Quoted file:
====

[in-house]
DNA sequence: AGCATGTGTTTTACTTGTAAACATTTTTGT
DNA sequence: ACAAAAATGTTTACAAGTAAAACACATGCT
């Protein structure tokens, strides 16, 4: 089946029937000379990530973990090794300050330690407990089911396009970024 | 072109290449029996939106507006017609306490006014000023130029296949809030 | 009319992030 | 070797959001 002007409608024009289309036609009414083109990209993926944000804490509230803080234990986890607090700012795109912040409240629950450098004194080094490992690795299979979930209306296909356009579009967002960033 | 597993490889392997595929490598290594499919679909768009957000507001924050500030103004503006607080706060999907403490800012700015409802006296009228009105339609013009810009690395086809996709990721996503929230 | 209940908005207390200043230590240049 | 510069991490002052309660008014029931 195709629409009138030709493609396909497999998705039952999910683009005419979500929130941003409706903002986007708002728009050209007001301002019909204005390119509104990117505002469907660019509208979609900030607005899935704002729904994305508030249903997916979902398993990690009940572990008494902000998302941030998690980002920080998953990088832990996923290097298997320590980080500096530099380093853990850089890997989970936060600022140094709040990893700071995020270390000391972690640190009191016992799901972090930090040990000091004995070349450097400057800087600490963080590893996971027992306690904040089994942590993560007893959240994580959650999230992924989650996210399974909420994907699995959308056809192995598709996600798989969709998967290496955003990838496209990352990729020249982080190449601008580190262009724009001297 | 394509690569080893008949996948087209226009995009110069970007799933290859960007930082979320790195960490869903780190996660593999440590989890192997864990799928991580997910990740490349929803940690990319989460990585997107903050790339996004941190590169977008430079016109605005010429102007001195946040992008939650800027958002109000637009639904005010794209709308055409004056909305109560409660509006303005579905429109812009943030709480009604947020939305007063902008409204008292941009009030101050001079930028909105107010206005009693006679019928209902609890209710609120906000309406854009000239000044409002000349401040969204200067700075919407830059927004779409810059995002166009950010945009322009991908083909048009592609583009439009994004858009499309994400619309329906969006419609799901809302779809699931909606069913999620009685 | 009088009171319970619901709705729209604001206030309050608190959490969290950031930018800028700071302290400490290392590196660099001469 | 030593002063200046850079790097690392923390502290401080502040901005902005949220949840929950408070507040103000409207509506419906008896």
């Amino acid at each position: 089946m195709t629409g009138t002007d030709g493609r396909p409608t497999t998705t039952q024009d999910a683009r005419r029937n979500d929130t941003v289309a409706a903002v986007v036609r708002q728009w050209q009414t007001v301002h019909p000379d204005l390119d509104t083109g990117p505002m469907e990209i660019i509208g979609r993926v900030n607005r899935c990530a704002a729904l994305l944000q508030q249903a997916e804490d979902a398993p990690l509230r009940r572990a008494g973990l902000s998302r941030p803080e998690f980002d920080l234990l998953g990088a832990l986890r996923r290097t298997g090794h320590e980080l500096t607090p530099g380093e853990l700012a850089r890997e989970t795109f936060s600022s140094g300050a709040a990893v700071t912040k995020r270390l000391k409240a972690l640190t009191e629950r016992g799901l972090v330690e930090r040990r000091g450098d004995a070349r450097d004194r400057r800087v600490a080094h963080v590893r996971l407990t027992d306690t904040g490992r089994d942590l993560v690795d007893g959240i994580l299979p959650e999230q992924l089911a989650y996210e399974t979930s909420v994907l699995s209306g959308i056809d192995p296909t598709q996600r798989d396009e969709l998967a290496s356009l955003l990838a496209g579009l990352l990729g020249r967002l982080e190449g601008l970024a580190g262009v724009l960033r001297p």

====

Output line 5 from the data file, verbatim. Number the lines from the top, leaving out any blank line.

């Amino acid at each position: 089946m195709t629409g009138t002007d030709g493609r396909p409608t497999t998705t039952q024009d999910a683009r005419r029937n979500d929130t941003v289309a409706a903002v986007v036609r708002q728009w050209q009414t007001v301002h019909p000379d204005l390119d509104t083109g990117p505002m469907e990209i660019i509208g979609r993926v900030n607005r899935c990530a704002a729904l994305l944000q508030q249903a997916e804490d979902a398993p990690l509230r009940r572990a008494g973990l902000s998302r941030p803080e998690f980002d920080l234990l998953g990088a832990l986890r996923r290097t298997g090794h320590e980080l500096t607090p530099g380093e853990l700012a850089r890997e989970t795109f936060s600022s140094g300050a709040a990893v700071t912040k995020r270390l000391k409240a972690l640190t009191e629950r016992g799901l972090v330690e930090r040990r000091g450098d004995a070349r450097d004194r400057r800087v600490a080094h963080v590893r996971l407990t027992d306690t904040g490992r089994d942590l993560v690795d007893g959240i994580l299979p959650e999230q992924l089911a989650y996210e399974t979930s909420v994907l699995s209306g959308i056809d192995p296909t598709q996600r798989d396009e969709l998967a290496s356009l955003l990838a496209g579009l990352l990729g020249r967002l982080e190449g601008l970024a580190g262009v724009l960033r001297p």